Sometimes, I can’t help but see something on TV and want to recreate it as a CS map. A few seconds thought and suddenly I’ll be visualising what something would look like once all mapped out, textured and populated for Counter-Strike. It happened again this weekend whilst watching Spooks.

The area below caught my eye:


I have absolutely no idea what this place is in real-life, but in this episode it was an army barracks. The buildings are fantastically English, apparently drab and dull (maybe it’s the overcast sky) but simple and very flexible. I’ve always wanted to do a map in this architectural style, but the problem is that it always seems so monotonous in-game.

The immediate idea when seeing something like this - with these absolutely courtyards - is first to think of ‘landmark’ and then onto ‘bomb target in the middle.’ The problem is that these courtyards are a huge a 50m (or more) square of flat nothingness. Large flat expanses like this never work well in CS, particularly not as a focal point of the gameplay. CS players don’t like to expose themselves if at all possible, so this wouldn’t work.


This problem can however be turned around. Make the courtyard an optional shortcut between areas, and suddenly the player has to balance risk with opportunity. This style of architecture has wide corridors in the perimeter buildings - these would be the major gameplay paths - and the courtyard would simply offer the opportunity to save some time or get a better sight of the enemy. The courtyards essentially become as dangerous as the Dust’s T-junctions - get caught out and you’re toast.

With this in mind, the map would share more in common with corridors gameplay, but with many opportunities to escape the boringness of corridor maps due to the large expanses.


My idea considered the Terrorists starting in a large first-floor hall/room above the entrance to the primary courtyard, with the tall stained windows bathing the room in bright sunlight to give it a ‘warm’ feel (this is important to keep the Terrorists feeling ‘safe’ and encourage them to guard hostages.) The windows would (naturally) give the Terrorists an excellent view of the courtyard and hence some glimpses of the CTs.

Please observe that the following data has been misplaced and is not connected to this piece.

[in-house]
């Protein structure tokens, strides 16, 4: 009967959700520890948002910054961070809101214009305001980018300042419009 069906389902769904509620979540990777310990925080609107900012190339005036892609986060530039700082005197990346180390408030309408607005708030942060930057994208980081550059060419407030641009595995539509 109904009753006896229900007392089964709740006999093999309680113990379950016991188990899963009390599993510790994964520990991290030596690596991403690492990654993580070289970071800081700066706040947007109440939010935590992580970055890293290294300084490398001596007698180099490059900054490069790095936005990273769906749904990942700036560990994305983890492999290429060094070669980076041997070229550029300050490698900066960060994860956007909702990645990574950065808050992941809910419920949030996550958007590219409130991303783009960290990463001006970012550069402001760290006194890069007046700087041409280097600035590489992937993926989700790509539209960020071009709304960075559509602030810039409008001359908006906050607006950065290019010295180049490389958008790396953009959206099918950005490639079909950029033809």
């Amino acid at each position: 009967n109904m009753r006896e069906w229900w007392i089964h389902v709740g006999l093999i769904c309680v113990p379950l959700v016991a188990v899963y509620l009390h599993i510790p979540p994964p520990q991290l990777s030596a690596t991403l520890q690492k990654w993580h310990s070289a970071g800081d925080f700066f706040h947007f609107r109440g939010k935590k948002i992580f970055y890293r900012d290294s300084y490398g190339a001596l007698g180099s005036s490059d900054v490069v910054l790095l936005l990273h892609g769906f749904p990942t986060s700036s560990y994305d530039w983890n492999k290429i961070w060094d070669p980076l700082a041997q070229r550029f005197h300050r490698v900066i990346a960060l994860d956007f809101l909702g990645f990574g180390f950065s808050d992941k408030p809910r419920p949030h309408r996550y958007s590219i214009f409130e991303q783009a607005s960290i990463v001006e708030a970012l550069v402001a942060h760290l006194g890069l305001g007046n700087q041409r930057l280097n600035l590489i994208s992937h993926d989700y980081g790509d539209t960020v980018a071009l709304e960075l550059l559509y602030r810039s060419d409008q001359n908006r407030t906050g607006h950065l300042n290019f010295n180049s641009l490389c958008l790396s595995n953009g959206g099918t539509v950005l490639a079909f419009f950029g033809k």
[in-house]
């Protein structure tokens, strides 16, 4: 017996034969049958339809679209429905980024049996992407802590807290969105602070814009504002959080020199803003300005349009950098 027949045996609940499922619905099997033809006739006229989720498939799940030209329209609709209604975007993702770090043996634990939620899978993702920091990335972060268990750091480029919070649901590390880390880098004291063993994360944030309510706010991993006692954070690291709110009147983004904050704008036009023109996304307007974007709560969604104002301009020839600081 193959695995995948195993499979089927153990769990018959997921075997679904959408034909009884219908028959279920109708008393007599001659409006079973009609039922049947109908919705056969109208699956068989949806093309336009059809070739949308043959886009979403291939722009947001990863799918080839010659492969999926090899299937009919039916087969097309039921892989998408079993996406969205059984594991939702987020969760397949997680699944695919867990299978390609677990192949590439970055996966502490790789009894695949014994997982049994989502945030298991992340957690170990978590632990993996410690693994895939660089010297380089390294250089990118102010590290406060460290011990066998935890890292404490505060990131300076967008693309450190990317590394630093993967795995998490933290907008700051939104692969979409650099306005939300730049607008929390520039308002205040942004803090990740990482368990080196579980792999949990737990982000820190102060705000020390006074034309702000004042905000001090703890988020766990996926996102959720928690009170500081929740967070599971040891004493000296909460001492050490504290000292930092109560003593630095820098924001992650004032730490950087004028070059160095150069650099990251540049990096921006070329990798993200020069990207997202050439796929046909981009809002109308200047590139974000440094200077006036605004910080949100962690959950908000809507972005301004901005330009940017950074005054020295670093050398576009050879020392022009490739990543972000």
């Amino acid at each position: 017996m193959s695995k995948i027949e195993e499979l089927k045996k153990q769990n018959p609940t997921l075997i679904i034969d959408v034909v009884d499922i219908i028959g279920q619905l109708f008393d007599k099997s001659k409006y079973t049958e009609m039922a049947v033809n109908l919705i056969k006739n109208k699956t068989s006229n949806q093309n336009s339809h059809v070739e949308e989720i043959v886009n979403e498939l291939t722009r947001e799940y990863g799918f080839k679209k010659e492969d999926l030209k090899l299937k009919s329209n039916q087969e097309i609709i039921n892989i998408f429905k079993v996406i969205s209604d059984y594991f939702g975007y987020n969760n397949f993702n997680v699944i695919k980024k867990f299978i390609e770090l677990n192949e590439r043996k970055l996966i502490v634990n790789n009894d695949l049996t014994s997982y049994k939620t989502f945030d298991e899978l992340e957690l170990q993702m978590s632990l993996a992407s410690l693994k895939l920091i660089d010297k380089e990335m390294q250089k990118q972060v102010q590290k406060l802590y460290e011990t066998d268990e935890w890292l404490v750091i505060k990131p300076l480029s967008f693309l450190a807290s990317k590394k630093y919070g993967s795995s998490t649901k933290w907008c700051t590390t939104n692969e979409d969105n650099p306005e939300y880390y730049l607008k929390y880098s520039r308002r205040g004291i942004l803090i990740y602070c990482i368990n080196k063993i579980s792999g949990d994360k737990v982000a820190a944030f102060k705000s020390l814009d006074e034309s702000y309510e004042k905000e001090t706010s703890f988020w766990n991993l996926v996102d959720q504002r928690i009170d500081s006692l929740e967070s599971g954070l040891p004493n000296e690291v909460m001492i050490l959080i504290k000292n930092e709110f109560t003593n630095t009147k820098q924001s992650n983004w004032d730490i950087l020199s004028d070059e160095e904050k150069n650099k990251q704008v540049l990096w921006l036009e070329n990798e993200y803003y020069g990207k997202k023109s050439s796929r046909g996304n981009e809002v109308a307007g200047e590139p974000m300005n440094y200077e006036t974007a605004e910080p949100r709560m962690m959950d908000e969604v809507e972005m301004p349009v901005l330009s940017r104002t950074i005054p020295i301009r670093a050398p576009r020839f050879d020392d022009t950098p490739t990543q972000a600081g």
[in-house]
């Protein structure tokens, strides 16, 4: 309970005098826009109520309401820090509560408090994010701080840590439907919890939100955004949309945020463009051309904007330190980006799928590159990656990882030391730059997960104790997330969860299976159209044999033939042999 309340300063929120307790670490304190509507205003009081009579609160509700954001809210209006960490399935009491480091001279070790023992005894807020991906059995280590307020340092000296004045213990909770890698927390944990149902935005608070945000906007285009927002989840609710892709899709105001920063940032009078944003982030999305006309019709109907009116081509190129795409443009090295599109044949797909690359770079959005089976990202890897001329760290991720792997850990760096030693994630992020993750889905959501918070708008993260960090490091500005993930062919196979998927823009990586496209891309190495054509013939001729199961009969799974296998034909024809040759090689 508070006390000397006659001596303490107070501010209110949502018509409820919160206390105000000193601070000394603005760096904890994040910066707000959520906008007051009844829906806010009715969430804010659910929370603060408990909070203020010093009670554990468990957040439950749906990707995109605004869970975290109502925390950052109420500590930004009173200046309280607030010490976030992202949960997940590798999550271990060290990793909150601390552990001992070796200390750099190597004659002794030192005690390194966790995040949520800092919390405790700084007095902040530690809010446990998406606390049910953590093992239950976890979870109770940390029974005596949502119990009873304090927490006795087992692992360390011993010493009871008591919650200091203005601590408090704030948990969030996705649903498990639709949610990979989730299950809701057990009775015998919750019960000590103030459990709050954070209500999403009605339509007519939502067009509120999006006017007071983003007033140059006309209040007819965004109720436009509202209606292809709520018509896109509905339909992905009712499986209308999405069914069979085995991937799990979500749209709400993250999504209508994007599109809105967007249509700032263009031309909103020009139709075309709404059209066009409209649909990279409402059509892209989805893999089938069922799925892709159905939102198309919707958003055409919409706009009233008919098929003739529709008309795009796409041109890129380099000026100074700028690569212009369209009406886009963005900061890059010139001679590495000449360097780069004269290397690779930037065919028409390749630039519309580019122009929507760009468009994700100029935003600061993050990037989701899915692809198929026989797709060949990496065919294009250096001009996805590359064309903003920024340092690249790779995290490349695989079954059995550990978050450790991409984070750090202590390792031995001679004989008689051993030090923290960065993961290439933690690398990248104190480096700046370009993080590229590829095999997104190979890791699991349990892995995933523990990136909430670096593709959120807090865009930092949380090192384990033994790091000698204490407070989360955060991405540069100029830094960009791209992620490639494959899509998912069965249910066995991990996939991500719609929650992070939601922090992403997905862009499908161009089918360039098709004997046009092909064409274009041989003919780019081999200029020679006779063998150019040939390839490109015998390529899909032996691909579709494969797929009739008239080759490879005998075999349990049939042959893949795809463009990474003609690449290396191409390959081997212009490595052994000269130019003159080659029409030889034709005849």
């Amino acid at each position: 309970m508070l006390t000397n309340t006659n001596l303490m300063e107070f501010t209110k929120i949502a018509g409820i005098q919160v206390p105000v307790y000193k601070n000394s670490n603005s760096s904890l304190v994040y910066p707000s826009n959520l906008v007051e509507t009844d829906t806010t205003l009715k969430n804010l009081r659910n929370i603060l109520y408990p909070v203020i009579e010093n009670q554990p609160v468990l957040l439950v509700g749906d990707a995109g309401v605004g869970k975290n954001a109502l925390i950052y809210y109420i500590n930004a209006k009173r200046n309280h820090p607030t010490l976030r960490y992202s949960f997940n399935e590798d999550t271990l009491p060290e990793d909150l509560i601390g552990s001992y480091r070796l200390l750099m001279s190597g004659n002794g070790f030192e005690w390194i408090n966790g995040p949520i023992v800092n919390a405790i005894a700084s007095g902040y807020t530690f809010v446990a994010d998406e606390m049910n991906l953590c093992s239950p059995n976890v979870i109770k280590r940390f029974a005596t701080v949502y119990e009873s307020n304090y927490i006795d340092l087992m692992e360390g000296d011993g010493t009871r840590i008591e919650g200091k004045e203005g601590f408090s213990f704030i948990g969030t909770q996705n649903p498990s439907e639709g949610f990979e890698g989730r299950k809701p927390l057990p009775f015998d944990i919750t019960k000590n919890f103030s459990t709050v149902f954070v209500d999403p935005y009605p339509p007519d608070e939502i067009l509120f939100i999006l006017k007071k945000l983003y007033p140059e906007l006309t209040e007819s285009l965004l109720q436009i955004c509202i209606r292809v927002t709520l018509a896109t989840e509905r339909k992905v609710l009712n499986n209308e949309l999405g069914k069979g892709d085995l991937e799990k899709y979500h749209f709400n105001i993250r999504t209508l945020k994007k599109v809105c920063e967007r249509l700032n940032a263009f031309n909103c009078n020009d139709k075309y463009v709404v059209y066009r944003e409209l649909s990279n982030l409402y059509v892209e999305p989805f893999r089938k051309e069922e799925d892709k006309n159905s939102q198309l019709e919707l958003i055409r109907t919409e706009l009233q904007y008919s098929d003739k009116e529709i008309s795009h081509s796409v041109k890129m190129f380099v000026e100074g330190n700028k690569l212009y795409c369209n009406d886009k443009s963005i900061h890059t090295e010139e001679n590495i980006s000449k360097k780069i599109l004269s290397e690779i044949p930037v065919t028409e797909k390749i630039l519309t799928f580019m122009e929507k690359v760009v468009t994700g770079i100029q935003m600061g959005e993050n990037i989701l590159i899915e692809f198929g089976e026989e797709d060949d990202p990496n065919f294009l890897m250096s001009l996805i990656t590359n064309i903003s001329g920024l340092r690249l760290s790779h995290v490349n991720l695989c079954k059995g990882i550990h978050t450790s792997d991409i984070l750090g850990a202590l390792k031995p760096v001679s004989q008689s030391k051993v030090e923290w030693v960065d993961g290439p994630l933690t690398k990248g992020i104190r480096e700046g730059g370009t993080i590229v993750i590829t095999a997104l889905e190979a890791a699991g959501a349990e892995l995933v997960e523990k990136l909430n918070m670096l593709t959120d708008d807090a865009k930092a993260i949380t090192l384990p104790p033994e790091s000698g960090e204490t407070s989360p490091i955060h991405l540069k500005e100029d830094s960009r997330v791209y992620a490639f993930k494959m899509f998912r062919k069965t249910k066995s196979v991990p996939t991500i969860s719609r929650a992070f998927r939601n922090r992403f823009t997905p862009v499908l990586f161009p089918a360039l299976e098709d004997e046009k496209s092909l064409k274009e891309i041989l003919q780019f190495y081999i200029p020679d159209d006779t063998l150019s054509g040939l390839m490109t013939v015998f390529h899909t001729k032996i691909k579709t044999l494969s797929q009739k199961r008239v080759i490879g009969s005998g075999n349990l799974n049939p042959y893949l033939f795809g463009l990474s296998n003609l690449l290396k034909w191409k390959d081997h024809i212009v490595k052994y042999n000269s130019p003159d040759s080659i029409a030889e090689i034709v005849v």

This sort of scenario balances itself. A few windows offering a good view to a large area seem the obvious place for a sniper to camp and take potshots at everyone, but conversely, the fact there are only a few windows means an enemy sniper knows exactly where to look.

A quick plan!

So, Terrorists have a perfect little nest. It’s big, open, airy, and gives them a good view of the main courtyard. Meanwhile, CTs have to take the perimeter buildings, taking corridors and darting through hallways, sometimes opening back out into the courtyard. It’s all very simple.

Unfortunately, it’s not all that exciting. The first few times, sure, maybe… but it’s hard to see the replayability in it. It is essentially a figure-of-eight routemap (remember the two courtyards in each loop of the figure), with the CTs just navigating corridors for a large proportion of the map. Make it symmetrical (as in my example) and it becomes even more tedious.

There are ways to spice this sort of thing up - make the routes quite open, add lots of furniture to the areas, a dash of supporting buildings and alternative ways to reach the hostages - but those don’t come just yet. I’d get the base plan down in Hammer, and then work out from the geometry the best way to make the map a little less symmetric and give both teams a little more to play and experiment with. That’s the key: they should never have to play one round exactly the same as the one before it. Looking at the layout here, that just won’t happen without another draft or two.

That all said, I’m still a little tempted. Just a little.